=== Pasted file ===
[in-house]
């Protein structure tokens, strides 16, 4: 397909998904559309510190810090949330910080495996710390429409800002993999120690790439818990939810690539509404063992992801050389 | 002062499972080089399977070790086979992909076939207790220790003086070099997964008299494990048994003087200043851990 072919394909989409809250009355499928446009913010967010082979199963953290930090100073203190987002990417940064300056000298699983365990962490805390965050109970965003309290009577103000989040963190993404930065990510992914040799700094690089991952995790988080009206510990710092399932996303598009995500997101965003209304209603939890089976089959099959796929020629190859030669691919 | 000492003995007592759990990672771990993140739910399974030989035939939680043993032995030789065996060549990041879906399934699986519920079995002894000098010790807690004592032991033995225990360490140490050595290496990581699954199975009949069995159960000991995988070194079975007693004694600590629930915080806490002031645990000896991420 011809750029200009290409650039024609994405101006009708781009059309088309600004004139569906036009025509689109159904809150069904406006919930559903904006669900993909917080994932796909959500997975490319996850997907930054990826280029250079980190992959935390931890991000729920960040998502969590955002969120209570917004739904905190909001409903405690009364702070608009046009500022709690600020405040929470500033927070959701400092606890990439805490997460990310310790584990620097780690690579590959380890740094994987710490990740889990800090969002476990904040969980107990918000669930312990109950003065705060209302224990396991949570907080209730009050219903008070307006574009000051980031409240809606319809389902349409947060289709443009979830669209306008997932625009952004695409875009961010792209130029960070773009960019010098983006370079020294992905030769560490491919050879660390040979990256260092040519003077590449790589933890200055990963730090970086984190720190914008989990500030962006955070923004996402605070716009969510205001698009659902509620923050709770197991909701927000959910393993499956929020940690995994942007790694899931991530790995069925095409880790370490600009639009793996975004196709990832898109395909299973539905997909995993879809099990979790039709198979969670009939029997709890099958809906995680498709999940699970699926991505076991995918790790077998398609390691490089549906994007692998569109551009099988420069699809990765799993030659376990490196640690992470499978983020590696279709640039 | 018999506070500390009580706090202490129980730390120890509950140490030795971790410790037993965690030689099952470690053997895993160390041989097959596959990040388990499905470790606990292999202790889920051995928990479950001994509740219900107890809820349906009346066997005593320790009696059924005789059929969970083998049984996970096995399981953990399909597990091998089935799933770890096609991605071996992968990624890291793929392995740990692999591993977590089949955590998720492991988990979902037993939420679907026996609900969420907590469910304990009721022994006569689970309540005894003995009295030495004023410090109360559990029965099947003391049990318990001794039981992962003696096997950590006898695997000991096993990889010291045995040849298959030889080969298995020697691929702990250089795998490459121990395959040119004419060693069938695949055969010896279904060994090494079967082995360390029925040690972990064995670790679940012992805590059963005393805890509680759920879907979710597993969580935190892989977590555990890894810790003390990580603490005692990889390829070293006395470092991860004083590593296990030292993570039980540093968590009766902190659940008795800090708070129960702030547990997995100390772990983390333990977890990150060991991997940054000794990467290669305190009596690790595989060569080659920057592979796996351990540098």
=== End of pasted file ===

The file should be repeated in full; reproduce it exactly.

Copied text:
[in-house]
């Protein structure tokens, strides 16, 4: 397909998904559309510190810090949330910080495996710390429409800002993999120690790439818990939810690539509404063992992801050389 | 002062499972080089399977070790086979992909076939207790220790003086070099997964008299494990048994003087200043851990 072919394909989409809250009355499928446009913010967010082979199963953290930090100073203190987002990417940064300056000298699983365990962490805390965050109970965003309290009577103000989040963190993404930065990510992914040799700094690089991952995790988080009206510990710092399932996303598009995500997101965003209304209603939890089976089959099959796929020629190859030669691919 | 000492003995007592759990990672771990993140739910399974030989035939939680043993032995030789065996060549990041879906399934699986519920079995002894000098010790807690004592032991033995225990360490140490050595290496990581699954199975009949069995159960000991995988070194079975007693004694600590629930915080806490002031645990000896991420 011809750029200009290409650039024609994405101006009708781009059309088309600004004139569906036009025509689109159904809150069904406006919930559903904006669900993909917080994932796909959500997975490319996850997907930054990826280029250079980190992959935390931890991000729920960040998502969590955002969120209570917004739904905190909001409903405690009364702070608009046009500022709690600020405040929470500033927070959701400092606890990439805490997460990310310790584990620097780690690579590959380890740094994987710490990740889990800090969002476990904040969980107990918000669930312990109950003065705060209302224990396991949570907080209730009050219903008070307006574009000051980031409240809606319809389902349409947060289709443009979830669209306008997932625009952004695409875009961010792209130029960070773009960019010098983006370079020294992905030769560490491919050879660390040979990256260092040519003077590449790589933890200055990963730090970086984190720190914008989990500030962006955070923004996402605070716009969510205001698009659902509620923050709770197991909701927000959910393993499956929020940690995994942007790694899931991530790995069925095409880790370490600009639009793996975004196709990832898109395909299973539905997909995993879809099990979790039709198979969670009939029997709890099958809906995680498709999940699970699926991505076991995918790790077998398609390691490089549906994007692998569109551009099988420069699809990765799993030659376990490196640690992470499978983020590696279709640039 | 018999506070500390009580706090202490129980730390120890509950140490030795971790410790037993965690030689099952470690053997895993160390041989097959596959990040388990499905470790606990292999202790889920051995928990479950001994509740219900107890809820349906009346066997005593320790009696059924005789059929969970083998049984996970096995399981953990399909597990091998089935799933770890096609991605071996992968990624890291793929392995740990692999591993977590089949955590998720492991988990979902037993939420679907026996609900969420907590469910304990009721022994006569689970309540005894003995009295030495004023410090109360559990029965099947003391049990318990001794039981992962003696096997950590006898695997000991096993990889010291045995040849298959030889080969298995020697691929702990250089795998490459121990395959040119004419060693069938695949055969010896279904060994090494079967082995360390029925040690972990064995670790679940012992805590059963005393805890509680759920879907979710597993969580935190892989977590555990890894810790003390990580603490005692990889390829070293006395470092991860004083590593296990030292993570039980540093968590009766902190659940008795800090708070129960702030547990997995100390772990983390333990977890990150060991991997940054000794990467290669305190009596690790595989060569080659920057592979796996351990540098």